So then, what should be the policy of mechanics? While the site is entitled "motor vehicle maintenance and repair", the choice and availability of engine type is clearly related to the maintenance and repair of a vehicle, at least inasmuch as Stackoverflow programming is related to the choice and availability of databases or languages used to do actual programming. I doubt there's a downside to buying advice or questions about options, though I'm open to being persuaded otherwise.

This discussion is related to the meta-question: does the ban on buying advice apply on mechanics?.

Thanks for reading!

3 Answers 3


Even if your buying question were on-topic, it might have been closed for being too localized, as you specifically mentioned North America. The comment I left you on that question encouraged you to broaden the question by editing it. My intention was to help you improve the question; however, you chose to delete it.

I encourage you to take the feedback you receive as constructive criticism. Many people on the site will leave comments to help you make your question a good, quality on-topic question, if possible.

Additionally, please keep in mind that the metrics alone won't define the success of the site in the long term. If we allow questions on other topics with the sole purpose of increasing the numbers; eventually, that approach will backfire as the experts cease supporting the site.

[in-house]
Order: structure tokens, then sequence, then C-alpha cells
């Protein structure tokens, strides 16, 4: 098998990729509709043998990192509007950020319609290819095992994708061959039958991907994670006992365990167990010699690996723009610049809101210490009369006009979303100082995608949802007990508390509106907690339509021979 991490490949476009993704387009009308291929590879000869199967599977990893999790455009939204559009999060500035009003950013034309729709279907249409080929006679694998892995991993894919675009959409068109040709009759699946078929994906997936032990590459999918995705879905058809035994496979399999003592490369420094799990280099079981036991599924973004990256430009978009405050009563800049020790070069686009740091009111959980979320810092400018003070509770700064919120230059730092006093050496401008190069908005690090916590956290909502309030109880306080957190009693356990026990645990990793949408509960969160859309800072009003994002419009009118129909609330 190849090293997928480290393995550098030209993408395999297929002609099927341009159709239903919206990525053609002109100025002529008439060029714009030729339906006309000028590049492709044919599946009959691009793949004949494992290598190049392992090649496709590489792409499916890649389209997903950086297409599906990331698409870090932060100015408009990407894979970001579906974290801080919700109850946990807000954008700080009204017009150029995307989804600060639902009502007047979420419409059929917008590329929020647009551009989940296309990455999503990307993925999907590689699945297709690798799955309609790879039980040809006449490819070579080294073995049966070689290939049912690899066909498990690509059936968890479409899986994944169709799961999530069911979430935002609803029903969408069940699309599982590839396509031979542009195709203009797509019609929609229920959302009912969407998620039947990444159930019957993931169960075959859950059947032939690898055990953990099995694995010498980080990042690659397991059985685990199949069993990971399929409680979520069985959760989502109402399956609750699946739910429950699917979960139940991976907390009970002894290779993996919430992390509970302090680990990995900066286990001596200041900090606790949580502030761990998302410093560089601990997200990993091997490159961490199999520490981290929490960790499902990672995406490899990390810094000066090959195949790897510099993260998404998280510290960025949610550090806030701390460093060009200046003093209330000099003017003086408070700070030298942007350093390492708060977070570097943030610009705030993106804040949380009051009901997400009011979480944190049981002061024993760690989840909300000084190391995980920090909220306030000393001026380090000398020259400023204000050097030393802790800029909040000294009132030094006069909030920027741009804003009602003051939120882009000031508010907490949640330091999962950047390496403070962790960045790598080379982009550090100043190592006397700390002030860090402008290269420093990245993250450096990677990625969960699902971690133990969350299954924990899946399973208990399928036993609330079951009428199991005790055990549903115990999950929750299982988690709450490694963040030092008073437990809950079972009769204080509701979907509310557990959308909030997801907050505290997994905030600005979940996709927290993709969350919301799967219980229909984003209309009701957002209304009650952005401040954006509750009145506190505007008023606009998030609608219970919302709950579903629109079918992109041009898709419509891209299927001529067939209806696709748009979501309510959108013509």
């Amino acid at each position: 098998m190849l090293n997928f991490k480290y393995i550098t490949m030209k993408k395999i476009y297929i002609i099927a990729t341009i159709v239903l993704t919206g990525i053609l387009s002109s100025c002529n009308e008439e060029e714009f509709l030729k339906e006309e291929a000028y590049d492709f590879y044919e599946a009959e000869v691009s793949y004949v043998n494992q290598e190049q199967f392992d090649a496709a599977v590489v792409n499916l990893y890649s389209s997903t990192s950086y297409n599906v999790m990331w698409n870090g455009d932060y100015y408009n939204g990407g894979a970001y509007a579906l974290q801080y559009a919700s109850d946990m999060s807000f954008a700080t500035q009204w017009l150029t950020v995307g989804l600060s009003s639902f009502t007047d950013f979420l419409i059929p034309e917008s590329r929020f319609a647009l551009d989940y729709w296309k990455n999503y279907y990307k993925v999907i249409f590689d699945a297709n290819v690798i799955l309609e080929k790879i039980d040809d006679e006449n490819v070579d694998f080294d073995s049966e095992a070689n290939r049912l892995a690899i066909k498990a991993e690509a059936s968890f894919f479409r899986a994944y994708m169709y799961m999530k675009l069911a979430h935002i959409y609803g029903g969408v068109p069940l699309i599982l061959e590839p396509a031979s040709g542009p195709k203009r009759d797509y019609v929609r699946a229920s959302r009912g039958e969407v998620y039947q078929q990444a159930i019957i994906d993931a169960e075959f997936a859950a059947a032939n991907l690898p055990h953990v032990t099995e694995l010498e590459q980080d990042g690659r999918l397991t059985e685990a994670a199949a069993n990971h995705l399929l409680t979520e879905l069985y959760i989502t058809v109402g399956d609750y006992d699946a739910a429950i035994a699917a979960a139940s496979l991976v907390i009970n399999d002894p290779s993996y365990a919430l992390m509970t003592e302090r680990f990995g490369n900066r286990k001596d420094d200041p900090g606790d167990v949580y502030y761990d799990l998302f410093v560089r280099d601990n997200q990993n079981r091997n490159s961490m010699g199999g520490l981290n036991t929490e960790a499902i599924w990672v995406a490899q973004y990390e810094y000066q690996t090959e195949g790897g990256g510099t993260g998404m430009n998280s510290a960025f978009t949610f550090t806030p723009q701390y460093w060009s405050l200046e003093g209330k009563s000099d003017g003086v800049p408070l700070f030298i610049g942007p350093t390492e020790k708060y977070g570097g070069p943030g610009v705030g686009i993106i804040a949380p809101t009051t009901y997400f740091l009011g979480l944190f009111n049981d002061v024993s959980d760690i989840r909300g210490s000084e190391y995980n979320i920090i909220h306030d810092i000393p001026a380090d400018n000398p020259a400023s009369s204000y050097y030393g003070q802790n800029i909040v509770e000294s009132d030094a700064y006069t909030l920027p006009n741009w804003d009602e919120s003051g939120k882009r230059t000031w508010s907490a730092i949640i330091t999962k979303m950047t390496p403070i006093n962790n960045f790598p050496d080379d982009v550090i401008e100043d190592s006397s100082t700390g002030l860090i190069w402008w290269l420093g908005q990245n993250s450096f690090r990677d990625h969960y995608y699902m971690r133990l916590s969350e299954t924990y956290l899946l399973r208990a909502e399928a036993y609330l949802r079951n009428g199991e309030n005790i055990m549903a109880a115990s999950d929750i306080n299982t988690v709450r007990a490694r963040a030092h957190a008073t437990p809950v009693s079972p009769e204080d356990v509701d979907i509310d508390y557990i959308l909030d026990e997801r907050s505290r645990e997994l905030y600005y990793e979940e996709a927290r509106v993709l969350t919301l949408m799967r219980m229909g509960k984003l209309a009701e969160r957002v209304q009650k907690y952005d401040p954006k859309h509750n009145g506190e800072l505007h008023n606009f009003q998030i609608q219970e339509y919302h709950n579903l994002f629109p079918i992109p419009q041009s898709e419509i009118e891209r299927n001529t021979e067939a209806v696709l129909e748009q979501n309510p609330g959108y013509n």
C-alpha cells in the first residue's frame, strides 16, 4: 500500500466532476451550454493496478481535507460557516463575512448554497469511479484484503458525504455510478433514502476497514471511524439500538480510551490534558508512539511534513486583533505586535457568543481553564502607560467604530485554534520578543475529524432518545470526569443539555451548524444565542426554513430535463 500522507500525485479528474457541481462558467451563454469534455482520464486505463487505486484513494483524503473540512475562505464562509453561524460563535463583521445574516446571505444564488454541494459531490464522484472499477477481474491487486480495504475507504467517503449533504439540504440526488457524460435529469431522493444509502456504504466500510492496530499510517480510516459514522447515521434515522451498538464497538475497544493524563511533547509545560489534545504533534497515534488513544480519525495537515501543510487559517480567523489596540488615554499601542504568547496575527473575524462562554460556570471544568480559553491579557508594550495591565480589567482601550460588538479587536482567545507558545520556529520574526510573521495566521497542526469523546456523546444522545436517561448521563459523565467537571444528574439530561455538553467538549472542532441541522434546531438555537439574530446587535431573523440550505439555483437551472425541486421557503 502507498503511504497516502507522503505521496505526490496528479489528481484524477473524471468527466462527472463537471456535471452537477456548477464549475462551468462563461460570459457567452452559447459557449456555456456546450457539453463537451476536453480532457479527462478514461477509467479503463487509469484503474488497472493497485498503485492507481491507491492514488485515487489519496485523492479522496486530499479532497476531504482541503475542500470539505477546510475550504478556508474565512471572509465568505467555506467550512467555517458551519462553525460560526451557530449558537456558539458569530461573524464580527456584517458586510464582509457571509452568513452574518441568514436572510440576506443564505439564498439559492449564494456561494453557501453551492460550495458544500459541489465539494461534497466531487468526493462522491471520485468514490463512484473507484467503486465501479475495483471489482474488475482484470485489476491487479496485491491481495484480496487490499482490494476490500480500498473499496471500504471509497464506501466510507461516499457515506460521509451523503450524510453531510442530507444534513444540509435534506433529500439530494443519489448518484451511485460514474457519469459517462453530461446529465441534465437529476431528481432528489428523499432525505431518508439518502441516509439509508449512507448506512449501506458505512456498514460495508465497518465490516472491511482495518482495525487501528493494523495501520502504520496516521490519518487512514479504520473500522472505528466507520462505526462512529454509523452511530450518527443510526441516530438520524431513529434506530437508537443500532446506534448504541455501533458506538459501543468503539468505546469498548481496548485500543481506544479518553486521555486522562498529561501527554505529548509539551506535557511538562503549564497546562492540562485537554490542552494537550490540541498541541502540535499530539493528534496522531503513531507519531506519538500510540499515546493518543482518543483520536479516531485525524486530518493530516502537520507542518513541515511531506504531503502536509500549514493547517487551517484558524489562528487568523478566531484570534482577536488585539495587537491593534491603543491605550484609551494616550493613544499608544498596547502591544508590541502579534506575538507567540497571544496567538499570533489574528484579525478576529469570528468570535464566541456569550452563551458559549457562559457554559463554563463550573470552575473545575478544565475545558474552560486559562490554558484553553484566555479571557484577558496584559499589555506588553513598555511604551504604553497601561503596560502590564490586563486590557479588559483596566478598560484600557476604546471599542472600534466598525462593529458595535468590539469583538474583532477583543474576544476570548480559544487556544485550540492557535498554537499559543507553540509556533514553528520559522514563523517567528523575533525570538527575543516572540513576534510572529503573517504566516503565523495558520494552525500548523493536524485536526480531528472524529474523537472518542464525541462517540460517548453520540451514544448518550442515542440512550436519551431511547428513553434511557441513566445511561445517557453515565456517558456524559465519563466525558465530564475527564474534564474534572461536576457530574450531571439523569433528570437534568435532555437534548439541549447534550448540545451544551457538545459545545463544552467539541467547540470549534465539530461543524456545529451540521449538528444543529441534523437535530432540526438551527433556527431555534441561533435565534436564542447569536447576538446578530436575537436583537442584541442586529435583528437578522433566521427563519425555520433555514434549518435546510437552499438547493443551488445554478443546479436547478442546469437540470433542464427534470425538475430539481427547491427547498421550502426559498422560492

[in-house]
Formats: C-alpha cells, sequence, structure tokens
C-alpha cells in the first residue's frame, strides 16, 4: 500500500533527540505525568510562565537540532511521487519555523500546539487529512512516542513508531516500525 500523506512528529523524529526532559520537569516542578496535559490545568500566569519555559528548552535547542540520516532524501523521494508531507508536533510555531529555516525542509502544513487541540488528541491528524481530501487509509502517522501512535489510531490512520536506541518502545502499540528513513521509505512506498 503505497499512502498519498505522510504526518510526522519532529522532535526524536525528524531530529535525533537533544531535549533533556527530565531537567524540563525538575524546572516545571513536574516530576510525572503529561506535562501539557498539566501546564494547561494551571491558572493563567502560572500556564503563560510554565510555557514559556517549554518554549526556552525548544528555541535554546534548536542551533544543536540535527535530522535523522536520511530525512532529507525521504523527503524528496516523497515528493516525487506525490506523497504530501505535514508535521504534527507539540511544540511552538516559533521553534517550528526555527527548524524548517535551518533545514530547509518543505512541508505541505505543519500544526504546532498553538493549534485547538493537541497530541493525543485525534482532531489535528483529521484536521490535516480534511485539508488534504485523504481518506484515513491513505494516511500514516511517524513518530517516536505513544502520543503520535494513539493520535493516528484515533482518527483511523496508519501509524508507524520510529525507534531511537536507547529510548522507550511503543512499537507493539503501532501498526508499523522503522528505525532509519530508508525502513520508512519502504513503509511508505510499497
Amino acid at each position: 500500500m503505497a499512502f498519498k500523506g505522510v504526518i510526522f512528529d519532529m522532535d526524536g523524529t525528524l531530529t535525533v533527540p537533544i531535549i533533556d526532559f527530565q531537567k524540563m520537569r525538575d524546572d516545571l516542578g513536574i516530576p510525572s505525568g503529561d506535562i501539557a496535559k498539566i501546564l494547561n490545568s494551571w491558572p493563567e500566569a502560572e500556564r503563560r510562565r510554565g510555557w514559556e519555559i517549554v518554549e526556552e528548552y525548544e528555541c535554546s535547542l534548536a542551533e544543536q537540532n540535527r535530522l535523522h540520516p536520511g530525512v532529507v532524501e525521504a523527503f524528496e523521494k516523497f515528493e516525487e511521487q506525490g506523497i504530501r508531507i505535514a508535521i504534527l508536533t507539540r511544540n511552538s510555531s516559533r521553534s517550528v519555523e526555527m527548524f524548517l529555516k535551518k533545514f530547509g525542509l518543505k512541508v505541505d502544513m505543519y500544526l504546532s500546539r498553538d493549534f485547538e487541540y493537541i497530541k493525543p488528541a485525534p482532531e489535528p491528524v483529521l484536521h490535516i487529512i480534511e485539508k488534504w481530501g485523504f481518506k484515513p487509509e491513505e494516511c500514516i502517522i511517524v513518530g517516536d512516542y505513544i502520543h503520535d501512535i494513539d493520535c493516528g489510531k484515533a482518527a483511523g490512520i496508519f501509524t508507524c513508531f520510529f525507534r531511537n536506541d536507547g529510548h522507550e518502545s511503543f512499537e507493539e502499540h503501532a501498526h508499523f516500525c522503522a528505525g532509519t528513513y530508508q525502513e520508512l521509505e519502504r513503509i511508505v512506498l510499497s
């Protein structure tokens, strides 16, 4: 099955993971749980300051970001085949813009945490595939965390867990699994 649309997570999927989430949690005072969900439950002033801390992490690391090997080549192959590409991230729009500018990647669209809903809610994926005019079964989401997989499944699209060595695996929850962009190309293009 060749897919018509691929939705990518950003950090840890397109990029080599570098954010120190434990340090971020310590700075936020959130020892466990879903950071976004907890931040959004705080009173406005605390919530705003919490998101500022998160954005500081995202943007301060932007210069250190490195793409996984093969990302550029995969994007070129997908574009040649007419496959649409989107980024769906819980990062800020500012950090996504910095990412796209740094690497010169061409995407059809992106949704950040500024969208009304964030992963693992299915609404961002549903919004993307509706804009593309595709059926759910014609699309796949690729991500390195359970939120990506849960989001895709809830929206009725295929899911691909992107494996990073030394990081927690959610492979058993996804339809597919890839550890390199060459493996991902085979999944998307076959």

A disciplined site, where the topics are enforced, is most likely to succeed as there will be more experts to help provide good quality answers for both experts and enthusiasts alike. This will lead to natural growth of a site tailored to a very specific audience.

  • Thanks for the reply. I'm sorry but I don't recall seeing a comment on localizing/broadening, only one about "buying/selling" being inappropriate (whether it was your comment or not I don't recall). I'm unclear on how North America changes the nexus of the question to the site. Is there an appropriate way to ask this question? On the topic of discipline, the underlying problem would seem to be: This site says "you can't ask general auto questions here" while Area51 is saying "go ask general auto questions on mechanics". Seems to be a structural issue. :) Mar 24, 2011 at 21:12